Fulltime RVer Warning: Fact or Fiction?

**This article is no way meant to be used for legal advice, or used to advise someone on what to do. It is meant to facilitate open discussion about a common issue dealing with fulltime RVers and things we have heard**

You don’t have to look any further than the common posts on Facebook RVing Groups to find out that this is a touchy subject. It will take us all putting our heads together to actually figure this one out. Please comment below if you have first hand experience with the issues discussed in this article.

The common belief is that if you tell someone you are a fulltimer, you will not receive a loan for an RV, you will void your warranty, and you also will not be allowed to insure your pricey investment. So lets take a look at each of those three subjects.

Loans– When we purchased our rig, we had already been warned a few times by a few different people in person and on Facebook that if you tell the dealership you are going to use the rig fulltime, they will not give you a loan. More of, the bank will not give you a loan for the RV. As many of you know, we went through Camping World of Grain Valley (Kansas City). The salesman handling our paperwork actually told us in the office that he did not hear that was our plan and to please not mention it again. We received a loan through M&T Bank and the paperwork was approved and processed very smoothly. So step one, we were already being warned that there was some kind of TABOO happening with fulltimers.

Insurance– We called our personal bank, USAA, who does not issue insurance for RVs themselves, but they partner with Progressive. So our policy is a USAA policy through Progressive. Further, they had an actual Fulltimers Insurance Package. It was quite a bit more than the average insurance, but we wanted to make sure we were covered appropriately and we wouldn’t be paying for something that would be voided for spending too much time living in the rig. There is quite a bit of misinformation on Facebook about whether or not this is legit. I am writing you to tell you it is. In the policy itself, it says 365 days a year. There is no stipulation on amount of time you have to be out of the rig each year.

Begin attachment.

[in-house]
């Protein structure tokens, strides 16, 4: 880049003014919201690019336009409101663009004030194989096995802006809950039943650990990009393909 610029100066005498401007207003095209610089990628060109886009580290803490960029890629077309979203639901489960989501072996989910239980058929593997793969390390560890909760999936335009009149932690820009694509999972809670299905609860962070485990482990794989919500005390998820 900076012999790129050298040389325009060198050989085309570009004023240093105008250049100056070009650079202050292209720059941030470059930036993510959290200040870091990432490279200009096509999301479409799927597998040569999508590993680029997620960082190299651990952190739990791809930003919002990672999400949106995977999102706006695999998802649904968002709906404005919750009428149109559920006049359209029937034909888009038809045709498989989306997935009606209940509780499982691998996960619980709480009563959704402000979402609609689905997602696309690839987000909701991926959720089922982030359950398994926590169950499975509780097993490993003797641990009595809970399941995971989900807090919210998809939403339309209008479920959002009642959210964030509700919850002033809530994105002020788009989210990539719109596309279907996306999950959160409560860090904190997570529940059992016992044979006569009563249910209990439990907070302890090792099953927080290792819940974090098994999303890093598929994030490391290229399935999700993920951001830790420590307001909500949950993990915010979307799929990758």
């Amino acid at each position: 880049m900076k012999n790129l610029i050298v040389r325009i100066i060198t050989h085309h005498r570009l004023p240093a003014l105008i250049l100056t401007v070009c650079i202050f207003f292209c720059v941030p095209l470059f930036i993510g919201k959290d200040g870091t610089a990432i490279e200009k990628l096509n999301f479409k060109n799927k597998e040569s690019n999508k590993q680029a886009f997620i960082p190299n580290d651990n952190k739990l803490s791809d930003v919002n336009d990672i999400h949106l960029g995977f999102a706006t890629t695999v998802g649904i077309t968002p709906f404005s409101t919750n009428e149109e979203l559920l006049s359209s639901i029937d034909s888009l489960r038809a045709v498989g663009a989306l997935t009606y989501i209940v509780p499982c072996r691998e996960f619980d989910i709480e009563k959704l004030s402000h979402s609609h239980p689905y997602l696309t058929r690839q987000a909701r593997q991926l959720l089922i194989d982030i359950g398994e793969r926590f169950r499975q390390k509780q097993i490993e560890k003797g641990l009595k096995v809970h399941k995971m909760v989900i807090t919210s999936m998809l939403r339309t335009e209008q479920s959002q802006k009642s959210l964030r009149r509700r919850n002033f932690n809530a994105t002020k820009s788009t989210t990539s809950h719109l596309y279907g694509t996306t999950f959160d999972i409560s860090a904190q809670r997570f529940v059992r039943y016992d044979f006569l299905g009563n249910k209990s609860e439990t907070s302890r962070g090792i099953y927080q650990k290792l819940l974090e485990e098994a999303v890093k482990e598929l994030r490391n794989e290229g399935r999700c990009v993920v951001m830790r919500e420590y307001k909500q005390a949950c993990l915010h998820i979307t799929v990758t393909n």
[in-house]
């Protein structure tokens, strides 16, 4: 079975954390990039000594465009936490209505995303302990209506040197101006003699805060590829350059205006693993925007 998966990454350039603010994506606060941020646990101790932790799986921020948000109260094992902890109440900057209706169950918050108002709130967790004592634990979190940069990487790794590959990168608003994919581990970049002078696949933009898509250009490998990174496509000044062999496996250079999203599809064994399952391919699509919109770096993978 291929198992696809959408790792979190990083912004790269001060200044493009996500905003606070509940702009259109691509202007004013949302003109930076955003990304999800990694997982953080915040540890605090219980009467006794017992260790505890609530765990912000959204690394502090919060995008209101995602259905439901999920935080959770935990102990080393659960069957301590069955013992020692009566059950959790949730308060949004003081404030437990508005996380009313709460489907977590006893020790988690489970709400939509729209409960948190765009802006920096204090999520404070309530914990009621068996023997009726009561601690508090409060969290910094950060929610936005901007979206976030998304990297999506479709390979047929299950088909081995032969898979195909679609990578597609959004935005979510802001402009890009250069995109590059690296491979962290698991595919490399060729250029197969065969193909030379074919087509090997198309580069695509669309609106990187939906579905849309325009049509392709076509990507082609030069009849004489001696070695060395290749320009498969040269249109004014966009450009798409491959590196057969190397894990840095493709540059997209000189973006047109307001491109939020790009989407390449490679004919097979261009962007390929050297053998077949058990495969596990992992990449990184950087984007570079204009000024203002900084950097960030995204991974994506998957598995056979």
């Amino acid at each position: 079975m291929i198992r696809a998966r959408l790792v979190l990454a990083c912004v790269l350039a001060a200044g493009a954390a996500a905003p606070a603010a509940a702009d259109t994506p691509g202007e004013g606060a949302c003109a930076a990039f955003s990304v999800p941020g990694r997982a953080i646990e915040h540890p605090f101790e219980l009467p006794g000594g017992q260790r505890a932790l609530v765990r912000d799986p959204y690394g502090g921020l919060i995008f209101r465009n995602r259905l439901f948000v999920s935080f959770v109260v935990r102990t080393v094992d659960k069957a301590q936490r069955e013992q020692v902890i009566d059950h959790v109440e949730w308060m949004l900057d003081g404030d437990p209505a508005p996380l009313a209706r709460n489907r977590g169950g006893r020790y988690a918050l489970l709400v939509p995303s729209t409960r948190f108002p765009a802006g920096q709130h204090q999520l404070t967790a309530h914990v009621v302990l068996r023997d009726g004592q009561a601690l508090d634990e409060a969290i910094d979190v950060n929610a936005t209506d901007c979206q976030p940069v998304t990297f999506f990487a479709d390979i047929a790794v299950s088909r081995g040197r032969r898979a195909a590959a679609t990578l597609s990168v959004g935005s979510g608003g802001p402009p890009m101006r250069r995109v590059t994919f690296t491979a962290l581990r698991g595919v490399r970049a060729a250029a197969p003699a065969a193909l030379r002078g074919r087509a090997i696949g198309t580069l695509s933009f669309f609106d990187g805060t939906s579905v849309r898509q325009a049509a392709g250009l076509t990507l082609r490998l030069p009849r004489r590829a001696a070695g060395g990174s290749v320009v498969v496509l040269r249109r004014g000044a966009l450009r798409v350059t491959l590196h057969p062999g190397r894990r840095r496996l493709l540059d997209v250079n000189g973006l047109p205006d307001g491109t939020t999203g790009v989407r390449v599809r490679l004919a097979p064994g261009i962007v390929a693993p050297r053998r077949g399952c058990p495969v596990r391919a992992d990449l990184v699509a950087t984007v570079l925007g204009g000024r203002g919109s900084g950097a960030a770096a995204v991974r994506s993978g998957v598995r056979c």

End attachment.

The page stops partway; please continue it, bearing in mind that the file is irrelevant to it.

Manufacture Warranties– We could not find any stipulation regarding the amount of time you are allowed to stay or be in the RV. After all, how could they even prove such a thing? With the amount of time these rigs sit in the shop for repairs, it is unlikely the first year or two (however long your manufacture warranty is), that you will not encounter needing some kind of repair that ends up with your rig in the shop. Sometimes this will happen for months because of the backlog of warranty work needed on these rigs.

Extended Warranties– This has become an even slimier subject for most. There are pages and pages of documents on what they cover that you have to rely on them telling you the truth about coverage when you take your rig in. Every extended warranty is a little different. The best part is that if you purchase an extended warranty and it turns out they don’t cover what you need them to, you can return it for the prorated portion and basically have them buy you out of the contract. This is handy considering most of us purchase these out of fear. We have heard that many use them, and we have also heard many tell us they are a waste of time, and it basically renders the person over-insured. This is not to bag on these companies. Some have had great success using these. However, our stand point is that if you can learn to be handy by asking questions and watching videos possibly on You-Tube, you can learn to repair just about anything on the RV.  Some of these will limit your time allowed in the rig and exclude full-timers, but again we have never actually seen it in person or had anyone write in to tell us it happened to them.

Taxes- Most RVers know that an RV counts as a second home on your taxes (deductions and write offs), so if the government considers them housing, why wouldn’t the rest of the industry?

So the remaining question is: Where did this widely shared/believed thought process come from? Is it actually a thing, or is it meant to discourage you from using your rig fulltime?

Please let us know your thoughts and share this with someone you know uses their RV fulltime. We would really like to find out if this is fact of fiction.




One thought on “Fulltime RVer Warning: Fact or Fiction?

  1. Ellen says:

    Just found this post and want to say thanks for writing it. We’ve been fulltiming for more than eight years, and have purchased two rigs in the process. I’m probably in the minority here, but I can’t blame the insurance companies nor manufacturers about not wanting to support full-timing. They don’t manufacture the rigs for that purpose — they’re “recreational vehicles,” after all, not “primary residences on wheels.” The dealerships selling the rigs, however, should probably welcome the opportunity to remind buyers they aren’t made for the rigorous lifestyle we’re about to put them through — but denying a sale is likely illegal. Unless we’re will to pay at least twice what we’re paying now for a new RV so we can use it safely and openly say we’ll be full-timing in it, we need to understand the risk insurers are taking by granting us the policies, don’t you think?


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